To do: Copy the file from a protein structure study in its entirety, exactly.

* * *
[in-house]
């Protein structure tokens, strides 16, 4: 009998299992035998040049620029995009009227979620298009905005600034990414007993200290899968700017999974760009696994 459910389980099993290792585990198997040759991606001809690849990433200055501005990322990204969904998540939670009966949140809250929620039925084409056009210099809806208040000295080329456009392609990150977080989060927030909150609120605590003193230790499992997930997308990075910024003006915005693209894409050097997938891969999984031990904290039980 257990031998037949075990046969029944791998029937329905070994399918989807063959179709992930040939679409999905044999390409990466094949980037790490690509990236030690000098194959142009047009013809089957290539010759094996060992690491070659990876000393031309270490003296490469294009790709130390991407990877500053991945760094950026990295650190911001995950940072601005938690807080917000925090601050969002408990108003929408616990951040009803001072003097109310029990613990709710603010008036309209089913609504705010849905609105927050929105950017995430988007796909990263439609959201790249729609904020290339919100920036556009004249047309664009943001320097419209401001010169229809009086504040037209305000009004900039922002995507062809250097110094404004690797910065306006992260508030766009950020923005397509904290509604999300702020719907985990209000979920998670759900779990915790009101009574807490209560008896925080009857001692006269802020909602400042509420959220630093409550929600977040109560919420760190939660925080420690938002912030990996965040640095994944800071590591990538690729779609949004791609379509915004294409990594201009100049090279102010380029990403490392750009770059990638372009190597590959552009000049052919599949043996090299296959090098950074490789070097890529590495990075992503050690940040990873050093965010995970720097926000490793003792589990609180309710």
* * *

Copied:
[in-house]
């Protein structure tokens, strides 16, 4: 009998299992035998040049620029995009009227979620298009905005600034990414007993200290899968700017999974760009696994 459910389980099993290792585990198997040759991606001809690849990433200055501005990322990204969904998540939670009966949140809250929620039925084409056009210099809806208040000295080329456009392609990150977080989060927030909150609120605590003193230790499992997930997308990075910024003006915005693209894409050097997938891969999984031990904290039980 257990031998037949075990046969029944791998029937329905070994399918989807063959179709992930040939679409999905044999390409990466094949980037790490690509990236030690000098194959142009047009013809089957290539010759094996060992690491070659990876000393031309270490003296490469294009790709130390991407990877500053991945760094950026990295650190911001995950940072601005938690807080917000925090601050969002408990108003929408616990951040009803001072003097109310029990613990709710603010008036309209089913609504705010849905609105927050929105950017995430988007796909990263439609959201790249729609904020290339919100920036556009004249047309664009943001320097419209401001010169229809009086504040037209305000009004900039922002995507062809250097110094404004690797910065306006992260508030766009950020923005397509904290509604999300702020719907985990209000979920998670759900779990915790009101009574807490209560008896925080009857001692006269802020909602400042509420959220630093409550929600977040109560919420760190939660925080420690938002912030990996965040640095994944800071590591990538690729779609949004791609379509915004294409990594201009100049090279102010380029990403490392750009770059990638372009190597590959552009000049052919599949043996090299296959090098950074490789070097890529590495990075992503050690940040990873050093965010995970720097926000490793003792589990609180309710």